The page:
In any case, Thomas (now 77) is definitely old-school when it comes to methodology:

When I go to libraries or archives, I make notes in a continuous form on sheets of paper, entering the page number and abbreviated title of the source opposite each excerpted passage. When I get home, I copy the bibliographical details of the works I have consulted into an alphabeticised index book, so that I can cite them in my footnotes. I then cut up each sheet with a pair of scissors. The resulting fragments are of varying size, depending on the length of the passage transcribed. These sliced-up pieces of paper pile up on the floor. Periodically, I file them away in old envelopes, devoting a separate envelope to each topic. Along with them go newspaper cuttings, lists of relevant books and articles yet to be read, and notes on anything else which might be helpful when it comes to thinking about the topic more analytically. If the notes on a particular topic are especially voluminous, I put them in a box file or a cardboard container or a drawer in a desk. I also keep an index of the topics on which I have an envelope or a file. The envelopes run into thousands.

And then he has a passage that sounds, a bit painfully, familiar:

This procedure is a great deal less meticulous than it sounds. Filing is a tedious activity and bundles of unsorted notes accumulate. Some of them get loose and blow around the house, turning up months later under a carpet or a cushion. A few of my most valued envelopes have disappeared altogether. I strongly suspect that they fell into the large basket at the side of my desk full of the waste paper with which they are only too easily confused.

I myself struggle with keeping track of everything I run across and am constantly haunted by the fear of forgetting something and not having it to hand when I need it. Indeed, I've often had the experience of finding ideal pieces of evidence for a particular argument shortly after the relevant article has gone into print; more worryingly, I sometimes come across extensive notes on something that I have forgotten taking.

These problems have only become worse as my research interests have diversified, perhaps particularly so since I've begun to delve into the history of the press in the 1920s. Exploring a period's culture via newspapers is tremendously rewarding and interesting (as I hope my historical bycatch series shows); however, it's also a terribly bitty process, with short passages from here or there needing to be organised into ever-larger agglomerations to actually mean something. (This is not unlike other kinds of sources, but my own experience has been that focusing on newspapers -- at least if you're going to do it across several papers, which you should -- compounds the problem, especially as you have to take into account, say, each paper's target audience and editorial line.)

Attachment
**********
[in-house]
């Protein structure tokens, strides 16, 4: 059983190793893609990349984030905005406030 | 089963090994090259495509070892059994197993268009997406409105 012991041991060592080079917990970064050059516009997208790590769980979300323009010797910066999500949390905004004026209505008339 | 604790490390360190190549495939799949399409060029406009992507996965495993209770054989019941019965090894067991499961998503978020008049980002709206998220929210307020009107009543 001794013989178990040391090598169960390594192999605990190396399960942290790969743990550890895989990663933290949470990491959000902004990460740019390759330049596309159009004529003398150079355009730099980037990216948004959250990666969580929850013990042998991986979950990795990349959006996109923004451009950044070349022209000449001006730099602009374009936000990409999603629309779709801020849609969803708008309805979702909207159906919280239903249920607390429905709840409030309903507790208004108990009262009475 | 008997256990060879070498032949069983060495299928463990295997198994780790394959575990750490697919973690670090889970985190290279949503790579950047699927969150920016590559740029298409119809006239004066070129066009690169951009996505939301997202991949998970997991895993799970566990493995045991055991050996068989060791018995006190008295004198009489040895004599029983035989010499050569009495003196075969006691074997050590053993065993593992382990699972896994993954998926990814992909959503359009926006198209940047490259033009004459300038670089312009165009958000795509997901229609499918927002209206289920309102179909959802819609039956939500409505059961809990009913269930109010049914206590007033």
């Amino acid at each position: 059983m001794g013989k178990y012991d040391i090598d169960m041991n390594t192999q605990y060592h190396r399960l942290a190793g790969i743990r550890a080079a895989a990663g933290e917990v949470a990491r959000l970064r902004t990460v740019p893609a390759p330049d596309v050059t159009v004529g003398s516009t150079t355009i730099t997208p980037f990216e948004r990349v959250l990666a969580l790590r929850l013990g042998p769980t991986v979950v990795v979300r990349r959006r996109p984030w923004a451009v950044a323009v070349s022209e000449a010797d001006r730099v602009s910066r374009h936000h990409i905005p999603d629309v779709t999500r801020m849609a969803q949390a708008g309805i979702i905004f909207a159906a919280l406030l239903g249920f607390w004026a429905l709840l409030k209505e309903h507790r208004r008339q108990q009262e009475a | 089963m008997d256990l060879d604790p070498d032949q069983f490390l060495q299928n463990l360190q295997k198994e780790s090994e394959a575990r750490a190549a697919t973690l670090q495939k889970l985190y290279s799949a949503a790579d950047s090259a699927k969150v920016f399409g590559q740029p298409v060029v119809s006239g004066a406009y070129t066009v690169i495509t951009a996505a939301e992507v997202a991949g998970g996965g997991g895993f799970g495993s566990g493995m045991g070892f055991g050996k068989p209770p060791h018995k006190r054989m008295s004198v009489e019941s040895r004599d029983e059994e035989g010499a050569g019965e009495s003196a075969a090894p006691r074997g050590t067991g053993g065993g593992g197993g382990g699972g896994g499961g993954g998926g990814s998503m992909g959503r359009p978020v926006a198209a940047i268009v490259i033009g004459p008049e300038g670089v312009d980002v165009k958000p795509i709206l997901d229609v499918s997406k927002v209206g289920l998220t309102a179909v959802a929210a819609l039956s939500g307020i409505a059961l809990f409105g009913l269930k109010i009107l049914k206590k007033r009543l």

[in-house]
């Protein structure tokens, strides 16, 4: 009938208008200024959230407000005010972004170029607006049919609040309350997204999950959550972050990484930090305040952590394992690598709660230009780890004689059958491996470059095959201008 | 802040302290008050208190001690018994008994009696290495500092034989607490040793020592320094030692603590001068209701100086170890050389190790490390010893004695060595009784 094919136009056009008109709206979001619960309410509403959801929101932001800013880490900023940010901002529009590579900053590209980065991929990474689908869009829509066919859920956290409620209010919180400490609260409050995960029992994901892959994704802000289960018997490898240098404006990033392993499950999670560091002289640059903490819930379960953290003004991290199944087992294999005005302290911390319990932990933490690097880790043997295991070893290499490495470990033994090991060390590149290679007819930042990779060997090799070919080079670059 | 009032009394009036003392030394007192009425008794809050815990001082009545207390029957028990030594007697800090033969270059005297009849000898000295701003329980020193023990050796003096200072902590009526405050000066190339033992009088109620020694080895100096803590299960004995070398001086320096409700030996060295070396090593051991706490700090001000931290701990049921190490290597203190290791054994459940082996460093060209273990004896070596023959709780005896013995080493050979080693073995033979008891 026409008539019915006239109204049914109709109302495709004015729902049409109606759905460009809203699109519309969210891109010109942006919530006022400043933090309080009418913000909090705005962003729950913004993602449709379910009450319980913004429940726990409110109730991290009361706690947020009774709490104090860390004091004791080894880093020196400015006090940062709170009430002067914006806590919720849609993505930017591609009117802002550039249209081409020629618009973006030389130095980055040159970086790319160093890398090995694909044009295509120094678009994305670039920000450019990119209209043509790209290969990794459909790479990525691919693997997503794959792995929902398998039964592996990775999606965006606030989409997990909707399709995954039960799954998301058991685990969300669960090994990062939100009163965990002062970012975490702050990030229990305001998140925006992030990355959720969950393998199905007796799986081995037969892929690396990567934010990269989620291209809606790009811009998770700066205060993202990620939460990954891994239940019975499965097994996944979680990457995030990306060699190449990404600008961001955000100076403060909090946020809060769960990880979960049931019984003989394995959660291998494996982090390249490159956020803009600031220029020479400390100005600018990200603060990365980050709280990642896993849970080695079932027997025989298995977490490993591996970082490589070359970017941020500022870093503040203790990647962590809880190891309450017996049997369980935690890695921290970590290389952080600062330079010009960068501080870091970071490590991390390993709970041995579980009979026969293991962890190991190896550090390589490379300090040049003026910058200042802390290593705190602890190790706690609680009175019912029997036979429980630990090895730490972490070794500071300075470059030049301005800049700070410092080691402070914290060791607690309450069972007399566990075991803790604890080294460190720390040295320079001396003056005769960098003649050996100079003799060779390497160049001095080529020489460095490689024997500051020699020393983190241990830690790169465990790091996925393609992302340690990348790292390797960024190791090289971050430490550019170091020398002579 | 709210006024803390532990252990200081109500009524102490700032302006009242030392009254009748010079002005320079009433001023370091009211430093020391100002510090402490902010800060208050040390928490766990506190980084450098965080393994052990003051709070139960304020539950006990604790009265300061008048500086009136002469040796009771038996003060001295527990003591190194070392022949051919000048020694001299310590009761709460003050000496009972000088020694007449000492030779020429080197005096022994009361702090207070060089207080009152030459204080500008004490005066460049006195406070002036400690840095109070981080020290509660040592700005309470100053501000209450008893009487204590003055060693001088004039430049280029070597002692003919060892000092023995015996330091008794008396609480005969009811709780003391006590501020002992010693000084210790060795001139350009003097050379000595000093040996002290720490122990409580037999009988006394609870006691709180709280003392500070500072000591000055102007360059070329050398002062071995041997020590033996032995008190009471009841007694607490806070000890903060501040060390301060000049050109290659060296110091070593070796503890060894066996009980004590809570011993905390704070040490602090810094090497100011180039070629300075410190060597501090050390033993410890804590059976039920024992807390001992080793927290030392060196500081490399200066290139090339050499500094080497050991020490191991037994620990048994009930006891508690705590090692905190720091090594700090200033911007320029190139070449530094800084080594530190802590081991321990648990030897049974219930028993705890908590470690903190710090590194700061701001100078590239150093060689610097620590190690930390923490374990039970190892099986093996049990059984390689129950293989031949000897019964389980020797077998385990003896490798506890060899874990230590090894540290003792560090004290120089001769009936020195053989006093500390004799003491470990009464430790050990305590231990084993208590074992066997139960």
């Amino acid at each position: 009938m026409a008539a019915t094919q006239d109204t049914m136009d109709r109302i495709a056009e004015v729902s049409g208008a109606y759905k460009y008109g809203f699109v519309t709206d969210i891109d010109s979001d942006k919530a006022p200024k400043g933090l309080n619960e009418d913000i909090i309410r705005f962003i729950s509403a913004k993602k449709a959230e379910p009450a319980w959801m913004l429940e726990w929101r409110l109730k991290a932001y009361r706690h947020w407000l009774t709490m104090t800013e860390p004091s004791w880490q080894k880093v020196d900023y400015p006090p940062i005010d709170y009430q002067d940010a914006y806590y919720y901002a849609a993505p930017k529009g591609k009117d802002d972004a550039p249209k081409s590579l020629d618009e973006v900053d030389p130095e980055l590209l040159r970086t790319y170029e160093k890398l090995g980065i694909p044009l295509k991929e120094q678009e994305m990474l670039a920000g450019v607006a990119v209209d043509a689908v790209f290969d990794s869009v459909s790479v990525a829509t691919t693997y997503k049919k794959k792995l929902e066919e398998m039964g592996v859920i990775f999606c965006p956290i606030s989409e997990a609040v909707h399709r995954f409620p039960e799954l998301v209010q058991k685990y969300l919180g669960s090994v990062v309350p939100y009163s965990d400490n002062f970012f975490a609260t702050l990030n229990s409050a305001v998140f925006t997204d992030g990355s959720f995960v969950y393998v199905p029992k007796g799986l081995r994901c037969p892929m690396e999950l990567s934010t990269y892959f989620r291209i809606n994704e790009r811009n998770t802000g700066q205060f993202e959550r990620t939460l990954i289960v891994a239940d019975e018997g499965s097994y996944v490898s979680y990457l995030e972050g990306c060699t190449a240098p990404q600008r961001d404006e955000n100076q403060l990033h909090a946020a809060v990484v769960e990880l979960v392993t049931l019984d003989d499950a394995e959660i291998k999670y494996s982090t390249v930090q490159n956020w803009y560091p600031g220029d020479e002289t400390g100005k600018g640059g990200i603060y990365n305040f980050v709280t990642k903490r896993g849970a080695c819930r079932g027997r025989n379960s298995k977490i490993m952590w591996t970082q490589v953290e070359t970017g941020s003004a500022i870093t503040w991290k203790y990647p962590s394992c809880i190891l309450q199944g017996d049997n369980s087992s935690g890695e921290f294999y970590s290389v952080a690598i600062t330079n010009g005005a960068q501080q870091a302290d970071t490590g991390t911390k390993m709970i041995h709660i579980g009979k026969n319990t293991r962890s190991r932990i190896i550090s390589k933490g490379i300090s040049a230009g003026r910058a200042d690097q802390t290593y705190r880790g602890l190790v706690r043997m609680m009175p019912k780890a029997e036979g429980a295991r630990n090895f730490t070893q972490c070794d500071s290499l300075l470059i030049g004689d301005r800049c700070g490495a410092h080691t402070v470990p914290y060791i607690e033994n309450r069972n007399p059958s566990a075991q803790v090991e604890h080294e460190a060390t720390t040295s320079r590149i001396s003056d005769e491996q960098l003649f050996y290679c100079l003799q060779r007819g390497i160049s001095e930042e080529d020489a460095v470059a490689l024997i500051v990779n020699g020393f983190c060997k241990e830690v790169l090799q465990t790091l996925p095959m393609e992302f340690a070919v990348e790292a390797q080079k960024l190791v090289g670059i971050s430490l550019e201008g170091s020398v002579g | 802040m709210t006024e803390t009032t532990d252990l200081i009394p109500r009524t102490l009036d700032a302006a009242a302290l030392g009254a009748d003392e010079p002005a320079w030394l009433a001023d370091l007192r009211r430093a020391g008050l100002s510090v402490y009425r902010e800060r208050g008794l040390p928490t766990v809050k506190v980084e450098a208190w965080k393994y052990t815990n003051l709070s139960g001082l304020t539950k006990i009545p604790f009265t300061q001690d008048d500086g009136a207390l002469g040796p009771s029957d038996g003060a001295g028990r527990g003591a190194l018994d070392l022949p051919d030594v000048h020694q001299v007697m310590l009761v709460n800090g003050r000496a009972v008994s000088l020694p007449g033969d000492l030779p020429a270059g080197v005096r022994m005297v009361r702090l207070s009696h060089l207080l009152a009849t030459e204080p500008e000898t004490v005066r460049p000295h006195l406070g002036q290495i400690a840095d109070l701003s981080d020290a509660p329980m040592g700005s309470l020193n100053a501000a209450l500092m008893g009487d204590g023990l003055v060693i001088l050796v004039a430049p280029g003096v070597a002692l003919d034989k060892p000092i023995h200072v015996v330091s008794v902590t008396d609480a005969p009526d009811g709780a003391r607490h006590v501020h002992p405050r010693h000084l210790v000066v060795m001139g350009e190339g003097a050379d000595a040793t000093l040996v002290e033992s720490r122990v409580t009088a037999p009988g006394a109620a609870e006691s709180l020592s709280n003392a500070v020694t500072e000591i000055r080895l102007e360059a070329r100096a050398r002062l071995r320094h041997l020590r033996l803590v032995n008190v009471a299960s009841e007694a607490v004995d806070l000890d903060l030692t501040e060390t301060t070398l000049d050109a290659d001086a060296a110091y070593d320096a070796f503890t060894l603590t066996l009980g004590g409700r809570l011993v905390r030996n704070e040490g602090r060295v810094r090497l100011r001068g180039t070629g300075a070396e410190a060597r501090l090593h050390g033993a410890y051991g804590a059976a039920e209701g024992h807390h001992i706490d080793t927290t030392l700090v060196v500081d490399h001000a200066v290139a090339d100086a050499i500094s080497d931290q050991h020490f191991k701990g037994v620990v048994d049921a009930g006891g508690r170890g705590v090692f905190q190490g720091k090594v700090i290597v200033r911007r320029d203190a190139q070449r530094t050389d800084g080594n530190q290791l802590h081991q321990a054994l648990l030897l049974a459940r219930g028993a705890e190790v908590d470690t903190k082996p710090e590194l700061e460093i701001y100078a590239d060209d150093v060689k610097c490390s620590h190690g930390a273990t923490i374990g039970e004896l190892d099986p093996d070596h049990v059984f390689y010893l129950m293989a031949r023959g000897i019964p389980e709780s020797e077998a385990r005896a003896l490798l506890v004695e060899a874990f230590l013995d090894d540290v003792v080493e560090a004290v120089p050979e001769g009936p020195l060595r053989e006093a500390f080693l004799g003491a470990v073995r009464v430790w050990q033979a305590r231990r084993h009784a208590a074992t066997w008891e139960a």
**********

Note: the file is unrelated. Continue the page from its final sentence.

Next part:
My academic training stretches back far enough to a time when notecards and typewriters were still the standard tools of the trade; of course, the computer has been playing an ever-larger role in my work: accompanying the piles of paper that infest my shelves and a goodly portion of my office's floorspace, I have (like most younger historians I know) gigabytes of notes, articles as PDFs and digital photographs accumulated in the archives. The facility to word-search within documents has saved me from suicidal despondency on many occasions, as I've desperately tried to track down something that I know I have read (or even written) somewhere.

Despite our age difference, though, I'm relieved, somehow, to read that Thomas developed his historical methodology haphazardly, as I could say something similar (and, in a different context, have). It's even more encouraging, since he writes such excellent books.

But I recognise that there are some passages that I feel can only have been written by a historian of an earlier generation:
Christopher Hill believed in reading everything written during the period (provided it wasn’t in manuscript), and everything subsequently written about it. He used to buy every remotely relevant monograph when it came out, gut it and then sell it. 
So: read everything written during the period and everything subsequently written about it. The former maybe works for periods when less was written, though even here the expansion of social and cultural history has meant that ever more things can now be counted as 'sources'. And by the nineteenth and twentieth centuries the potential source base for this style of broad-brush cultural history becomes incomprehensibly vast.

Moreover, the latter suggestion (reading 'everything written about' a period) is, I think, no longer really a serious option for a historian, unless you're going to limit yourself to a very narrow period and topic indeed. The expansion of the production of history is in large measure a good thing: but it's meant that things are very difficult to keep up with: I find it impossible to entirely keep up with what's being written in British crime and justice history, though the publication of some new (or re-issued) synthetic overviews certainly helps.

Nonetheless, Thomas's method ('soak[ing] myself in the writings of the time') and advocacy of G.M. Young's advice to 'go on reading until I can hear the people talking' remains a valid description of what cultural history, essentially, boils down to. As does this: